2009-08-22: CFP: Workshop on Visual Analytics in Software Engineering

From InfoVis:Wiki
Revision as of 08:33, 20 August 2009 by (talk)
Jump to navigation Jump to search

Workshop on Visual Analytics in Software Engineering (VASE 2009)

November 16, 2009 (Auckland, New Zealand) http://ecs.victoria.ac.nz/Events/VASE

In conjunction with the ACM/IEEE Automated Software Engineering (ASE 2009) https://www.se.auckland.ac.nz/conferences/ase09/




Submission      September 14, 2009
Notification       September 30, 2009
Final version    End of October, 2009
Workshop        November 16, 2009


The fields of information visualization and visual analytics have provided a rich source of techniques and tools for exploring complex information spaces. Automated software engineering creates or involves the handling of complex information spaces, and this workshop will look at the role that visualization and visual analytics has to play in supporting automated software engineering.

As an example of this, researchers are currently developing novel methods, algorithms, and techniques to visualize multiple types and sets of artifacts. This goes beyond just looking at source code, but also visualizing and analyzing other documents, meta-data, or repository data for diverse, complex, and large-scale software applications.

There are a number of challenges facing both information visualization and visual analytics, and this workshop will provide the opportunity for researchers to come together and discuss the impact of these challenges on specifically supporting aspects of automated software engineering. Stemming from this, the workshop will provide the opportunity to propose and discuss a roadmap for future solutions to these challenges, and areas for collaboration.

VASE will be a workshop bringing together researchers in the fields of software visualization, information visualization and visual analytics. We invite novel contributions on any topics in advanced information visualization techniques and visual analytics relating to (and any other related area):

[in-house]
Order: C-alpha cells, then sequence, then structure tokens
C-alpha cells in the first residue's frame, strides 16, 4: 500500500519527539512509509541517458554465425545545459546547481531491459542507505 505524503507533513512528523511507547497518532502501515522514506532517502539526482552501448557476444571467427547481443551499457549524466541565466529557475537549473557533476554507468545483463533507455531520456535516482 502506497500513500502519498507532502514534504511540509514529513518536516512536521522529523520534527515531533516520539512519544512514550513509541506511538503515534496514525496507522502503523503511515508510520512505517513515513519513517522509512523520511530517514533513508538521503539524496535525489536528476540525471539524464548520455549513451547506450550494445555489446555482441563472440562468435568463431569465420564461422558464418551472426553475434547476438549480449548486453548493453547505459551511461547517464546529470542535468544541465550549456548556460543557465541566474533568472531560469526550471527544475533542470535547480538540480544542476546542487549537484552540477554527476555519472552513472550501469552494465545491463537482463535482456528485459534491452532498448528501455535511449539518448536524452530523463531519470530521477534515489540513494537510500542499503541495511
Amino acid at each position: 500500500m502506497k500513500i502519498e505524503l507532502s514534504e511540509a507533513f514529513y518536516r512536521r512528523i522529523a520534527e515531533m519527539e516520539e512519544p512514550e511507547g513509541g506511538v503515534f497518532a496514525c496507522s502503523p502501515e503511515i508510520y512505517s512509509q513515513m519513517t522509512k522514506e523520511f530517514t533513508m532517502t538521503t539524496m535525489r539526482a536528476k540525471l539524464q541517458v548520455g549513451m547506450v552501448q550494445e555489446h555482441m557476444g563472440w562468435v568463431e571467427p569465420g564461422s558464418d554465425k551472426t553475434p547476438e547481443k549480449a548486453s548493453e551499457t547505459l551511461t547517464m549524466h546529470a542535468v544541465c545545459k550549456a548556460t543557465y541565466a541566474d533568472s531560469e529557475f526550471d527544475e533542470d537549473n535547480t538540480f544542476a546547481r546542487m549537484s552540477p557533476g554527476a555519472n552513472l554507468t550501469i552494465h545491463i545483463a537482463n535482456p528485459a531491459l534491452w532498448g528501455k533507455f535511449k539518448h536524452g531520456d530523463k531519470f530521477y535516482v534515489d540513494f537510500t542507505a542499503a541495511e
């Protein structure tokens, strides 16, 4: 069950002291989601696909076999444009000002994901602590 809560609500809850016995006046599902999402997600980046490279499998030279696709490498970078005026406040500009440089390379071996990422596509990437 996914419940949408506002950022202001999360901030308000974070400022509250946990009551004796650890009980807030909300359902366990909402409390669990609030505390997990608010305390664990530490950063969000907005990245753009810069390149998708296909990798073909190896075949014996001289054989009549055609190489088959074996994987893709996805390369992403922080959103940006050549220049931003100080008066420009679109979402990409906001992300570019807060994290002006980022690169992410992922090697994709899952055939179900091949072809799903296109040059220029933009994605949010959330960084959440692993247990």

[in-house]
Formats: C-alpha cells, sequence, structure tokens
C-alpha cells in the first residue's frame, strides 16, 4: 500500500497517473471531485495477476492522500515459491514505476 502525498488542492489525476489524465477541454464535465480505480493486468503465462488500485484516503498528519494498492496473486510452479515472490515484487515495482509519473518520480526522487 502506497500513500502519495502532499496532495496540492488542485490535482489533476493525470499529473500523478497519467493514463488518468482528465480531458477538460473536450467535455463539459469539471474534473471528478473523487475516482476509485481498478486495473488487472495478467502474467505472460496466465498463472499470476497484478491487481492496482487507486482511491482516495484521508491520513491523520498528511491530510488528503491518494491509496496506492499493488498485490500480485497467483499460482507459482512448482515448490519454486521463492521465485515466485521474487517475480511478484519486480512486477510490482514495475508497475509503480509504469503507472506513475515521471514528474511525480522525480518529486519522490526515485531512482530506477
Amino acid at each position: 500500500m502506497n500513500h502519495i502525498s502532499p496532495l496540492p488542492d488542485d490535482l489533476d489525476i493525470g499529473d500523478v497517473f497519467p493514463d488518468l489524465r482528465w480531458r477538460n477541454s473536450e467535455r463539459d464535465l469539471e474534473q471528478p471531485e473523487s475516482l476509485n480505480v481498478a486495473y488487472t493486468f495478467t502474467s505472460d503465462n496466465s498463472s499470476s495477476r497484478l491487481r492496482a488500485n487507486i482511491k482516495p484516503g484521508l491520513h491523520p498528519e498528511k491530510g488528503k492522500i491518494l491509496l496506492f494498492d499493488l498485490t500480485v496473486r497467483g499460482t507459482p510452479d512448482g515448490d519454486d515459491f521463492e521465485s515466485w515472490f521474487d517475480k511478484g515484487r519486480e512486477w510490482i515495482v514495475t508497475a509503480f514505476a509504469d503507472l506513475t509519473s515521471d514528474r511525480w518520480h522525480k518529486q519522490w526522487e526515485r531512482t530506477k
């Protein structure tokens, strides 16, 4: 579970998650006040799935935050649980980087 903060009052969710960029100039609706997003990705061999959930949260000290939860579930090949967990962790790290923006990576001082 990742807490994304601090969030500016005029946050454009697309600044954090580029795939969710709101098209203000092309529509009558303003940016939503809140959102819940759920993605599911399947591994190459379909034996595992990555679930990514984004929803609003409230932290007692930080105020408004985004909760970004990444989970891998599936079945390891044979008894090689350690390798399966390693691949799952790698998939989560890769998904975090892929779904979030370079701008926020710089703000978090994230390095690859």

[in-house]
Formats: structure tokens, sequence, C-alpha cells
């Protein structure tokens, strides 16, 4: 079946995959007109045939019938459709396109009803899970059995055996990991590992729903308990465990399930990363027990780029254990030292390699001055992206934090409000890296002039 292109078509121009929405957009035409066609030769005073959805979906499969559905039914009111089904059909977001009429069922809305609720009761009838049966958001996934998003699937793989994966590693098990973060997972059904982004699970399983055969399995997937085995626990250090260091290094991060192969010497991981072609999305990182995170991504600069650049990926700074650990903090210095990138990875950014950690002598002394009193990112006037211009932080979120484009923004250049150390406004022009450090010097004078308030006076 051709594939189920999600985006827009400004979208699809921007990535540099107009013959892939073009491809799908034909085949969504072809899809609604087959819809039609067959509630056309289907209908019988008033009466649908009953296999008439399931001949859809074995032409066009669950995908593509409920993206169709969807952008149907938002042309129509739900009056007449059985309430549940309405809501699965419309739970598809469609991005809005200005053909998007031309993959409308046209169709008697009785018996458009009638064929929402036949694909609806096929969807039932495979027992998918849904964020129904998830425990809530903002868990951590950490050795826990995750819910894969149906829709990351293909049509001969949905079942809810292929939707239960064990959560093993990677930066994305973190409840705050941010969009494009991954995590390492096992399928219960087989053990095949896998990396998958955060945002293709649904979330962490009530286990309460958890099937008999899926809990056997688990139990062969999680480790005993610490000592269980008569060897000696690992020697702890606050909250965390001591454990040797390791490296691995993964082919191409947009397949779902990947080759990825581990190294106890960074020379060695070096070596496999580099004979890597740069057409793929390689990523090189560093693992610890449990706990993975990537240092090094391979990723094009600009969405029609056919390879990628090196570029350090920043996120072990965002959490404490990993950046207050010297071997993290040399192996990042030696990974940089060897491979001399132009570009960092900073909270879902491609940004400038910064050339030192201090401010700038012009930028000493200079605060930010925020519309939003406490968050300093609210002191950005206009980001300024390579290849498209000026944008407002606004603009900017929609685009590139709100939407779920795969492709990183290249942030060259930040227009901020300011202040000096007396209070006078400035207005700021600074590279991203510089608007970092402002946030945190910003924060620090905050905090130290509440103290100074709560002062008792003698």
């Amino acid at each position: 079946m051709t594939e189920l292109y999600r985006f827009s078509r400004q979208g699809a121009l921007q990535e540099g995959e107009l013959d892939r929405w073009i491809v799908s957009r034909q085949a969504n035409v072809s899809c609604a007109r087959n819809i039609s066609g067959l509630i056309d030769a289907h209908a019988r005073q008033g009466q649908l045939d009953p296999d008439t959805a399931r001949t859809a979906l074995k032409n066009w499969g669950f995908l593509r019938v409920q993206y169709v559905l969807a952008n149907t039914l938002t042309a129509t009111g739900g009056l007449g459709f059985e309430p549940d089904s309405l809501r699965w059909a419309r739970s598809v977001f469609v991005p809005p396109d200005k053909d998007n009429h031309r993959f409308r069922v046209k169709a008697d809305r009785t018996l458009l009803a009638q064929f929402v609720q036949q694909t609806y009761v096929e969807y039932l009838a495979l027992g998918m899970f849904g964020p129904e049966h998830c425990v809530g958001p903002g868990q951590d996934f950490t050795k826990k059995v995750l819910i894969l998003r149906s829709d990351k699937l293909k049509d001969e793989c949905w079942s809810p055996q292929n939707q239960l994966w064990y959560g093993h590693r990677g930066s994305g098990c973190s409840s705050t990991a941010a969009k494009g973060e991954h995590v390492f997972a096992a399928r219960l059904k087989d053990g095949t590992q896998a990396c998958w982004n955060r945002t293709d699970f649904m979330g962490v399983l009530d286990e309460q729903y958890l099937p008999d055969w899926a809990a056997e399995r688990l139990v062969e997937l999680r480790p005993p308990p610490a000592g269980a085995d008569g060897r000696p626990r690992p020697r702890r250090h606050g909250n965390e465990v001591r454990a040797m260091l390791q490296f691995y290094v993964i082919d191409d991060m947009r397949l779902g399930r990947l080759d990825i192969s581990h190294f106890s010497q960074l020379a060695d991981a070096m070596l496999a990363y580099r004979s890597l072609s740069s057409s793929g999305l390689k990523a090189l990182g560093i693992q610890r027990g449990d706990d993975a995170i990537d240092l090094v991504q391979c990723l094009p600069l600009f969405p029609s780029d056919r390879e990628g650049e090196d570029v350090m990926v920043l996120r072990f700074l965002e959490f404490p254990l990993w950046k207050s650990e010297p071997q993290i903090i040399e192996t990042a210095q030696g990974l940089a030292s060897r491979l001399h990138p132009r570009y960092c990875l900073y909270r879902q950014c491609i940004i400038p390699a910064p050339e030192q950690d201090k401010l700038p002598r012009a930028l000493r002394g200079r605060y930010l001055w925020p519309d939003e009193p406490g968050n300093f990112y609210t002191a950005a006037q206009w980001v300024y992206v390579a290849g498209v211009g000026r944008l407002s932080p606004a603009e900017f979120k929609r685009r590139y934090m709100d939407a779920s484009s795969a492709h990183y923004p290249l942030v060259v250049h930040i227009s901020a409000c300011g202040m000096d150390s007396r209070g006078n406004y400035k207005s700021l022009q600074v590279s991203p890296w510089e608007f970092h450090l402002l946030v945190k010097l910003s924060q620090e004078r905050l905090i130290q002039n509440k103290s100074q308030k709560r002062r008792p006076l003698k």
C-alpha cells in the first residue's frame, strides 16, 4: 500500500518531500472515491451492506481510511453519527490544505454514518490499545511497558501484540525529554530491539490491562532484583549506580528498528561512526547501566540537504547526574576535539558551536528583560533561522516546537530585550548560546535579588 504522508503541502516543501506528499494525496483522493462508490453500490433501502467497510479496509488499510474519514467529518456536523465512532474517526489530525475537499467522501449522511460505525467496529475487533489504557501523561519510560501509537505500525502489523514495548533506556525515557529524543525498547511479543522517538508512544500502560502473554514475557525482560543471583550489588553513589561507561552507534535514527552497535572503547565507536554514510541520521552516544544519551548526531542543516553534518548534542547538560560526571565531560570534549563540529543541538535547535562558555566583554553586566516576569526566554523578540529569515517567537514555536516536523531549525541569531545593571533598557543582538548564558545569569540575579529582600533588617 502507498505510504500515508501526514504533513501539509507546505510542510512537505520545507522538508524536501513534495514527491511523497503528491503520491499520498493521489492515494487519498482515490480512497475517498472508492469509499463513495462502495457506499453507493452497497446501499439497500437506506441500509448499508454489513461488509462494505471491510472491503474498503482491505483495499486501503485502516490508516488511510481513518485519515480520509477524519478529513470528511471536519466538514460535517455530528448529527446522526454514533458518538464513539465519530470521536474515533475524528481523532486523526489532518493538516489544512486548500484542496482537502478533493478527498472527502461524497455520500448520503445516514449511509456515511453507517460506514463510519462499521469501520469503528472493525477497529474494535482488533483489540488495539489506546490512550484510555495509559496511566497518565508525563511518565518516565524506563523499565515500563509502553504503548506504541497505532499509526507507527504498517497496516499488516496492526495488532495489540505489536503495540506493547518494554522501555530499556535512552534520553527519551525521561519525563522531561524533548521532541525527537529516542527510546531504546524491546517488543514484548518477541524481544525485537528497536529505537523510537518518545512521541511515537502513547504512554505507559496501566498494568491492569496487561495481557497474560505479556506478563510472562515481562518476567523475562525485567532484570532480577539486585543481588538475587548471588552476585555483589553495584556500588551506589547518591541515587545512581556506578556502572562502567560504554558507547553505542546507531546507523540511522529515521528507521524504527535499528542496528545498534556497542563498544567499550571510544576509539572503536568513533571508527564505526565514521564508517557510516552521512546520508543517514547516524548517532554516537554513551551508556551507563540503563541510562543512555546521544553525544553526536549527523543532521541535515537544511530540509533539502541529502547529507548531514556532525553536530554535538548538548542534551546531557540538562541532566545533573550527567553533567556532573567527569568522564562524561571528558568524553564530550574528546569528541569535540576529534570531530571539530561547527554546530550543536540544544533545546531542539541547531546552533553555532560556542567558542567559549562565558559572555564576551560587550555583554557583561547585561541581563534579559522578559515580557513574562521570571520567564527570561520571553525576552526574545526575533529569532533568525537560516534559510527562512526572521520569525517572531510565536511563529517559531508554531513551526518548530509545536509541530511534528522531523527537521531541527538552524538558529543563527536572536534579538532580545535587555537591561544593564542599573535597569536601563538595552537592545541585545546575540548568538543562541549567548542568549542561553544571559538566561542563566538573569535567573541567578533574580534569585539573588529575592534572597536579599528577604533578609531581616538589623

• Empirical software engineering
  • Program understanding
  • Software architecture and design
  • Testing, verification, and validation
  • Component-based systems
  • Ontologies and methodologies
  • Human-computer interaction
  • Software metrics


Participants are invited to submit a position paper describing their on going work. We will accept papers (up to 6 pages) that describe work-in-progress or recently completed work based on the themes and goals of the workshop or related topics, report on experiences gained, question accepted wisdom, raise challenging open problems, or propose speculative new approaches.

Submissions and final papers should be formatted using the ACM SIG Proceedings Template format. Templates for Word and LaTeX are available at http://www.acm.org/sigs/publications/proceedings-templates.

Accepted submissions will be made available through this website and published as a technical report. Accepted papers may be published at future conferences, although we will not accept papers already accepted (or under review) at other conferences.

Workshop participants are encouraged to have read the position papers before attending the workshop. Participants are also asked to prepare a presentation to support their position paper.


(and members of the program committee)

  • Stuart Marshall - Victoria University of Wellington, New Zealand (Primary Contact)
  • Craig Anslow - Victoria University of Wellington, New Zealand
  • Stuart Charters - Lincoln University, New Zealand
  • Jens Dietrich - Massey University, New Zealand


  • Stephan Diehl - University of Trier, Germany
  • Carsten Gorg - Georgia Institute of Technology, USA
  • Michele Lanza - University of Lugano, Switzerland
  • Claus Lewerentz - Brandenburg University of Technology, Cottbus, Germany
  • Malcolm Munro - Durham University, England
  • James Noble - Victoria University of Wellington, New Zealand
  • Alexandru Telea - University of Groningen, Netherlands
  • Jim Thomas - National Visualization Analytics Center, USA
  • Ewan Tempero - University of Auckland, New Zealand
  • Chris Weaver - University of Oklahoma, USA


For more information, please see the workshop website: http://ecs.victoria.ac.nz/Events/VASE